All lenders and brokers have a legal duty to keep all information they hold accurate and up to date. All companies not only lending companies; keep information about their customers on their own records. The information lenders maintain includes information you provided on your application form, how you are paying your account as well as any other products or services you have purchased from your lender. They will maintain the performance of your account for the life of the agreement on their records and will pass this information to one or more credit reference agencies. This information will allow them and others organisations to make decision about providing credit and credit related services including motor finance, home improvement finance, insurance both life and term insurance for you and other members of your household. Information may be provided to other agencies to help lenders and other organisations to trace debtors, recover outstanding debts, prevent fraud and to confirm identity to prevent money laundering. Any differences in the information either you or your broker has provided that it later discover to be different than that originally disclosed is likely to be recorded. Lenders use this information to analyse their business relating to credit risk, customer profiling, insurance penetration and claims and fraud. The analysis may be done by them or by a third party contracted to undertake this work. Where a contractor is use, the lender is required to ensure that your data is properly secure. Some lenders may also need to provide information about you and your account to their banker or funding institutions, insurers and re-insures of funding for their borrowing arrangement and any other products they have provided to you. Should your broker or lender intend to use your information for any purpose not included above it must be disclosed to you.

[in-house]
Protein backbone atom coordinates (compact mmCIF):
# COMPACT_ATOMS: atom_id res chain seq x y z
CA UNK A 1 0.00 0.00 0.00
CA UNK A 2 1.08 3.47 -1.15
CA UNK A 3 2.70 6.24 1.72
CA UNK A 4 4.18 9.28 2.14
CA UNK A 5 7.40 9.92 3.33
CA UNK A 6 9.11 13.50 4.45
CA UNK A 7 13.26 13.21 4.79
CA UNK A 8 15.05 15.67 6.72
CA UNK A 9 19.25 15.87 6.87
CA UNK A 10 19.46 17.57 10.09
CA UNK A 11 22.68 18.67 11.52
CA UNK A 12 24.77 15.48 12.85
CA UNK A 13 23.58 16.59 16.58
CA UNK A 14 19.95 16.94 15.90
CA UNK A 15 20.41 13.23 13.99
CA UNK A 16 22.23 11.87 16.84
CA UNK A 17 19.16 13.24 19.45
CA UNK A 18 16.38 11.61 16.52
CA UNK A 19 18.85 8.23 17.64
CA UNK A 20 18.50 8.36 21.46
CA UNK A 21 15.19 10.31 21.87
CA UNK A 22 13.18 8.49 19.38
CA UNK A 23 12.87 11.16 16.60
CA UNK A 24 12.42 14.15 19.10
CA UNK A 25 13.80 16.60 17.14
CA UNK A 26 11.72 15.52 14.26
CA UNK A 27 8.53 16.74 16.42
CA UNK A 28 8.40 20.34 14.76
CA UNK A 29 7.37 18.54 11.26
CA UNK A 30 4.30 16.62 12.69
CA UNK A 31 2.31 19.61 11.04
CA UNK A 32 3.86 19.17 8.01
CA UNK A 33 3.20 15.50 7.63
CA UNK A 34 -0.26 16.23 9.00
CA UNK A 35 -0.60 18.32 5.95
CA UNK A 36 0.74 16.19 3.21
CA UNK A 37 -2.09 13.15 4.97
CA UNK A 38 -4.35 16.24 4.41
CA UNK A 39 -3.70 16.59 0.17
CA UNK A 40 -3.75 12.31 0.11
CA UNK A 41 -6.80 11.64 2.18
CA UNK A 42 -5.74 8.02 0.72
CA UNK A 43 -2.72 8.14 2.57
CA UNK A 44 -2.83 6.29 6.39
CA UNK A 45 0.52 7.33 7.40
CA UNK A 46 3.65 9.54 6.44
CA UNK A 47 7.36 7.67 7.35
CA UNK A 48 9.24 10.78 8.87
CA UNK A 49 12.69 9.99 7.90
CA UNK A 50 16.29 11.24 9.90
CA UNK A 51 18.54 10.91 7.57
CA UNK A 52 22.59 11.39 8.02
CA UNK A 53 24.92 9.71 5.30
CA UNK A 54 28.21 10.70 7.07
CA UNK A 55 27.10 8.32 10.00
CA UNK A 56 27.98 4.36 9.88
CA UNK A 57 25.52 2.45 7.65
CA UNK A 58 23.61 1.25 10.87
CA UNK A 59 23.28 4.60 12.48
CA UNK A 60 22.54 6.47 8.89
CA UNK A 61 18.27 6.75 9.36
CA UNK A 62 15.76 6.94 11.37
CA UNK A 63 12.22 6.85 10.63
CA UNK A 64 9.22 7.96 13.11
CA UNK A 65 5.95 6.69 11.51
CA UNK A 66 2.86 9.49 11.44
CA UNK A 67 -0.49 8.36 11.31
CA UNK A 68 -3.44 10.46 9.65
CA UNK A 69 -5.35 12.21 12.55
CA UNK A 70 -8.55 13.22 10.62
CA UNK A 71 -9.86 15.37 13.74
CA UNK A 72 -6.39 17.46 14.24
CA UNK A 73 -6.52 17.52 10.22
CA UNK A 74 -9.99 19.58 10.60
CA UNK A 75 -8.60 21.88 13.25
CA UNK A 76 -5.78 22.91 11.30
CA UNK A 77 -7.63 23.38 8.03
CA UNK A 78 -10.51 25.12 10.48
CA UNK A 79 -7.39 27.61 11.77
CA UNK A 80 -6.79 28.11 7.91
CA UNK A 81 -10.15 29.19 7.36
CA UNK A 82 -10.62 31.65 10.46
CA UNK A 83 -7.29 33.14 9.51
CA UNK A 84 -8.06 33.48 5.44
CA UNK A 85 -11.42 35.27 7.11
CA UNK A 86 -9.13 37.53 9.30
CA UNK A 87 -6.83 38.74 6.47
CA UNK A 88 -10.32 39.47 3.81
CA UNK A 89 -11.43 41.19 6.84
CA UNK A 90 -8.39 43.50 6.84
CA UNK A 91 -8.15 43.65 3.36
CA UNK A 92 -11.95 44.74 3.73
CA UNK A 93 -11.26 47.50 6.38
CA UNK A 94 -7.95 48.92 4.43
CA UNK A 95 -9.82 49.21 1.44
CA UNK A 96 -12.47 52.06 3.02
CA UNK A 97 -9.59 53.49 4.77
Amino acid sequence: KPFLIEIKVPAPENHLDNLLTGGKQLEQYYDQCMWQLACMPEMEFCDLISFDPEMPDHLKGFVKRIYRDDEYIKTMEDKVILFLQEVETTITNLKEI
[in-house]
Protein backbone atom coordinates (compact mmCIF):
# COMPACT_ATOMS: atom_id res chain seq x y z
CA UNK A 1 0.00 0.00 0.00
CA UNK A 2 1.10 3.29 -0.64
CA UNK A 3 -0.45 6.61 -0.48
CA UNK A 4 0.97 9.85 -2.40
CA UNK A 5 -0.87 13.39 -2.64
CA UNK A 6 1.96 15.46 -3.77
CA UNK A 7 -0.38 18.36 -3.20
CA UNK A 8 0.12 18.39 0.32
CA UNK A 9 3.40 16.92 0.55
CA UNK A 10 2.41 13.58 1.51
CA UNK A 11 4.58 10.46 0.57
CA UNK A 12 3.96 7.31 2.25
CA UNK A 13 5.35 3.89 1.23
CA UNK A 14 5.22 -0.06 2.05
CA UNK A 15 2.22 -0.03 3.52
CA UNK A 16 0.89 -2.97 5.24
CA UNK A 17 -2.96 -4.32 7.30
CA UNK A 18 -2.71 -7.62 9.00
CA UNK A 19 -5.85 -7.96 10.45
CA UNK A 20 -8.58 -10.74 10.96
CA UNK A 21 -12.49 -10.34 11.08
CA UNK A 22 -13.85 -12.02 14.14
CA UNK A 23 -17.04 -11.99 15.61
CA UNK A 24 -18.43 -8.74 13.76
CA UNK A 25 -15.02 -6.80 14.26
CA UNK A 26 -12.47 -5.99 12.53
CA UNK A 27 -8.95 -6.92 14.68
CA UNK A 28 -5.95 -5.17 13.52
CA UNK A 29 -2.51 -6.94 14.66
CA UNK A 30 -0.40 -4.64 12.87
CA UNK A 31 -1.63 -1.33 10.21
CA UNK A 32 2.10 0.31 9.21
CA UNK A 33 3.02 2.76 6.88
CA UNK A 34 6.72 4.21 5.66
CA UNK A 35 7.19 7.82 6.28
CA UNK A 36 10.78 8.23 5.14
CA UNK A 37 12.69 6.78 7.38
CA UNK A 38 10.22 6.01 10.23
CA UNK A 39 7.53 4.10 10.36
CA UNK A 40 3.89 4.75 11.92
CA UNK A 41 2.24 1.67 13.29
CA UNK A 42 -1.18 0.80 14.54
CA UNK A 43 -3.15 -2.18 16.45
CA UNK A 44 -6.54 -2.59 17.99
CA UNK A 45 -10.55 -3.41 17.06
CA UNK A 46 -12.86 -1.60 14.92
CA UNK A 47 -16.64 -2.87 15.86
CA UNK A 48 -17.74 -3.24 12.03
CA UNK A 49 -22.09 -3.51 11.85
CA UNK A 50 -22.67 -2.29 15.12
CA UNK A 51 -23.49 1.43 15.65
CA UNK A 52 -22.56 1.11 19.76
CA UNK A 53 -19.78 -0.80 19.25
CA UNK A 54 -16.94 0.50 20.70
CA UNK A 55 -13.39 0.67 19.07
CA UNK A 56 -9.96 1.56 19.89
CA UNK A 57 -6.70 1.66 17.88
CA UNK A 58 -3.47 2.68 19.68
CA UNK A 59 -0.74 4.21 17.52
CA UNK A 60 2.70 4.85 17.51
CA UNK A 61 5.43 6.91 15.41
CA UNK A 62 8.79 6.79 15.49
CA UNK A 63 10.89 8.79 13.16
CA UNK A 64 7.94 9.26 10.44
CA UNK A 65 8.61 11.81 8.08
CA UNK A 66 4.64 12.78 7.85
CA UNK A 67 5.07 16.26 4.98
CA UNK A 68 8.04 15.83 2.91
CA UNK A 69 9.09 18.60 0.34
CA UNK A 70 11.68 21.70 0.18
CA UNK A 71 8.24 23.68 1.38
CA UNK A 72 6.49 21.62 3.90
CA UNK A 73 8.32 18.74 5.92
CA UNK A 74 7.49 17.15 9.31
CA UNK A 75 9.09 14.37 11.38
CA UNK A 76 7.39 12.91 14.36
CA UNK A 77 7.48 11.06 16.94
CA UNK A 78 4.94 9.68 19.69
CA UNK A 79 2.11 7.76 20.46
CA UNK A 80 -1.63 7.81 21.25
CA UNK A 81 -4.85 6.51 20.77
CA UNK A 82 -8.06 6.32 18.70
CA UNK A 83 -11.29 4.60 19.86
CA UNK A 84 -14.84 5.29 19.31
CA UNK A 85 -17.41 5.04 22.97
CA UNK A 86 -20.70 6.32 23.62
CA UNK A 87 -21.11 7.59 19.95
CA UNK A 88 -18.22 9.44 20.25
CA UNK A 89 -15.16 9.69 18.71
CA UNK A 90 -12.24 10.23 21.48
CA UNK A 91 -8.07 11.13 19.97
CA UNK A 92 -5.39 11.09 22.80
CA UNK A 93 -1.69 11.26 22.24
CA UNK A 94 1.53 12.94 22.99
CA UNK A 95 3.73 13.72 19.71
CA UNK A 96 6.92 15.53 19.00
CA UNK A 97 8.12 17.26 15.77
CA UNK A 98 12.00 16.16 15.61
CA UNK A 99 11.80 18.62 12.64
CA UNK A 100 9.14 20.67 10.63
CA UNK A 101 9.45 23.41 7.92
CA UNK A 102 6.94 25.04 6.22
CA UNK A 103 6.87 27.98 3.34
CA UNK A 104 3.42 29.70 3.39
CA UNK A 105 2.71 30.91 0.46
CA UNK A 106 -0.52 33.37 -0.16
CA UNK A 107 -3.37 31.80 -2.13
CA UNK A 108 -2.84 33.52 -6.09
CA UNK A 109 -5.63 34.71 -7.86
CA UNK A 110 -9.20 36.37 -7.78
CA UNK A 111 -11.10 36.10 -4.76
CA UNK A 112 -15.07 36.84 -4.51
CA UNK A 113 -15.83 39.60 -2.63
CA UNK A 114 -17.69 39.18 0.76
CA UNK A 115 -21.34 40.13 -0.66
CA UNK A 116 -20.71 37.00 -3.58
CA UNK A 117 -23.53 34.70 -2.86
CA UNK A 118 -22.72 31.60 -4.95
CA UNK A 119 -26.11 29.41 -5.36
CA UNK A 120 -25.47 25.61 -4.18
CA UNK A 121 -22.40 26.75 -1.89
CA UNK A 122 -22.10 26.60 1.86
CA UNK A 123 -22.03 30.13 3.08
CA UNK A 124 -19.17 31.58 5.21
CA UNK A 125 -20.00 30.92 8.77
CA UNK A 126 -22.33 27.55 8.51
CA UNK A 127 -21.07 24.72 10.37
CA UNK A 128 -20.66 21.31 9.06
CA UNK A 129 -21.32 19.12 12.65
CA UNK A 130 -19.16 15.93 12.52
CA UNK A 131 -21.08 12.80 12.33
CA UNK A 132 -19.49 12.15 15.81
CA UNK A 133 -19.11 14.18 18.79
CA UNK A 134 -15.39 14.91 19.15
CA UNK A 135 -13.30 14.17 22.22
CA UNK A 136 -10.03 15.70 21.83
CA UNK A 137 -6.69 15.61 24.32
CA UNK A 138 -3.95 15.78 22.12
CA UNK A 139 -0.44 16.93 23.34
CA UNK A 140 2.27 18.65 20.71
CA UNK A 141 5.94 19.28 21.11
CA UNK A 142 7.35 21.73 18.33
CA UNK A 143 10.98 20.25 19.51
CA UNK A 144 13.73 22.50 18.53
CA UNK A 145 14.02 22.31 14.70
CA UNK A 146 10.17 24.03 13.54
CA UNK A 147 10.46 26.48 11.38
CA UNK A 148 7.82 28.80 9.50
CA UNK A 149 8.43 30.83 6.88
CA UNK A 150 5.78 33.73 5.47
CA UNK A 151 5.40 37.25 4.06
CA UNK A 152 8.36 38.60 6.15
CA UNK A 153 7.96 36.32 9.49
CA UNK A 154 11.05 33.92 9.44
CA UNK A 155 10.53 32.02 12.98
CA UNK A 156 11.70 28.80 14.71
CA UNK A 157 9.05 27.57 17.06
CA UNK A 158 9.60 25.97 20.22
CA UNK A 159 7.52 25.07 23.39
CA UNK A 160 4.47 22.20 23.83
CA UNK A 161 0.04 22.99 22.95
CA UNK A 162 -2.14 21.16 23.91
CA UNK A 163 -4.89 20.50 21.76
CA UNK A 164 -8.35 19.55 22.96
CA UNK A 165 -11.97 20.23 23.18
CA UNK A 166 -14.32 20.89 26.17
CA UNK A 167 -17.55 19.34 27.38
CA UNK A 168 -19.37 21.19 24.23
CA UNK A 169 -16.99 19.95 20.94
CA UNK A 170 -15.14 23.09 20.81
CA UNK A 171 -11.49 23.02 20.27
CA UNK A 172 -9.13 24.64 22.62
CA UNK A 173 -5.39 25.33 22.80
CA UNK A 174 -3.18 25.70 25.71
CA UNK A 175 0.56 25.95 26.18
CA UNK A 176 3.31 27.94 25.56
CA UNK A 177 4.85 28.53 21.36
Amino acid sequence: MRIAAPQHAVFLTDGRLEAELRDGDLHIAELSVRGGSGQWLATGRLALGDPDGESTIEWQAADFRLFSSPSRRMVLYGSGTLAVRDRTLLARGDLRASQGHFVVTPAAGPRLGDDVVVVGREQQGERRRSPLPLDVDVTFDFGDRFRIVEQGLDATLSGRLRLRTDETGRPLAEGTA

It must be remembered that credit reference agencies do not give opinions on whether a particular person is credit worthy or not. That is a decision for the lender as the information on the credit register is only part on the information the lender will use when making an underwriting decision. Neither do credit reference agencies hold ‘blacklists’ of people. However they do have a duty of care to keep the information up to date and accurate. All lenders and brokers use one or more credit reference agencies which hold credit data on individuals in the United Kingdom. The information held includes electoral roll data (voters roll information) register of county court judgements, bankruptcy and involuntary arrangements. In addition they hold information on existing and past credit agreements and also current and past performance of those credit agreements. Information is also held on credit cards and store card transactions and their performance. Where there is and element of slow payment a default notice will be shown on the credit search. In addition all credit searches are recorded. Information on loans and mortgages is usually held for 6 years, credit cards and store cards for 2 years but voters roll information is held for much longer. Lenders share this information in order that they can make an accurate decision when underwriting an application for credit. The main credit reference agencies are: